Mint Julep: This cocktail is just about as simple as they get. A little bourbon, a dash of sugar and some mint and you’ve got yourself a foolproof refreshment. Bobby’s recipe includes shaved ice, so it’s the perfect option for a hot summer day. Don’t forget the cherry on top for a little sweetness and a splash of color.
by Amy Reiter in News, July 12th, 2014
From afternoon pool parties to late nights spent gathered around the fire pit, summer’s all about alfresco entertaining. But between planning the menu, deciding how much food to purchase for your guests and setting the table — not to mention cooking the food — seasonal bashes can quickly become overwhelming for the host. Thanks to Food Network’s Grilling Central, however, and go-to entertaining resources like a party calculator, tabletop tips and crowd-pleasing recipes, you’ll be guaranteed to pull off effortless and enjoyable soirees all summer long.
The key to easy entertaining is preparedness, and whether you’re hosting a few relatives or the whole neighborhood, it’s best to have plans for the days ahead of the bash and for the gathering itself. Once you’ve picked out your recipes, it’s time to shop for them. How much food to buy depends on what you’ll be serving. Check out this easy-to-follow party calculator to learn what to expect in terms of how your guests will approach the food and drinks.
by Toby Amidor, July 12th, 2014
Is a ready-to-bake cake you spray like whipped cream from a can (and then pop in the oven or microwave) “the future” of dessert? That may be an overstatement, but Spray Cake, an award-winning product created by a couple of Harvard University undergrads, does seem increasingly poised to gain some millennial market traction.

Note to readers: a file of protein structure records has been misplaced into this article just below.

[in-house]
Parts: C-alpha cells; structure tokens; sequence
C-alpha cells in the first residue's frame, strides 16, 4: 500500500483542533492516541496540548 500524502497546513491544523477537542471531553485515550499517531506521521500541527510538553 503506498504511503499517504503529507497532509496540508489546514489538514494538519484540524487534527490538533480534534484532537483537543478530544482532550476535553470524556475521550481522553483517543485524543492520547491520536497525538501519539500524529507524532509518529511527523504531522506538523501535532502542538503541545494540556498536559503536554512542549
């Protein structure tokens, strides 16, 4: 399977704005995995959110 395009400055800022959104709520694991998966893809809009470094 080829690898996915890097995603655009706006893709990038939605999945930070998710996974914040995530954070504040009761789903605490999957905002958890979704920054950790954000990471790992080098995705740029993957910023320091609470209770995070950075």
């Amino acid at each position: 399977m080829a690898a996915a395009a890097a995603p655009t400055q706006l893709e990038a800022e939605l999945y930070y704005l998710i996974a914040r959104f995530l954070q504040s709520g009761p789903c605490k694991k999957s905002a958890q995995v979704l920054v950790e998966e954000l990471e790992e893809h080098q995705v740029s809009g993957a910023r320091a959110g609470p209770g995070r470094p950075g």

Back in April, Harvard sophomores Brooke Nowakowski and John McCallum took top honors in the Harvard Innovation Lab challenge, along with a $10,000 prize, for their innovative cake in a can (not to be confused with cakes you bake in a can).
Nowakowski told the Boston Herald that the team planned to use to the award as a “launchpad” to bring the product, originally created for a science-of-cooking class, to market.
by Simon Majumdar in How-to, July 12th, 2014
The old butter-versus-margarine controversy has been thrust back in the spotlight. With more consumers favoring wholesome, natural foods, margarine has taken a backseat to butter. But can the full-fat delight actually be part of a healthy diet?
There are some ingredients that just scream luxury. Think of these ingredients as examples: caviar, lobster, truffles and Champagne. While we may know small bits of information on these products, if pressed for more info, we might struggle to give a detailed description of what they are, where they come from and what makes them so special (and so expensive).
This new feature will put on a spotlight on some of my favorite luxury ingredients. But I hope that when you read these articles, you will be inspired to seek out the best of the best and discover why your favorite Food Network chefs love them so much.
Let’s begin with that sweetest of seafood delicacies: langoustines.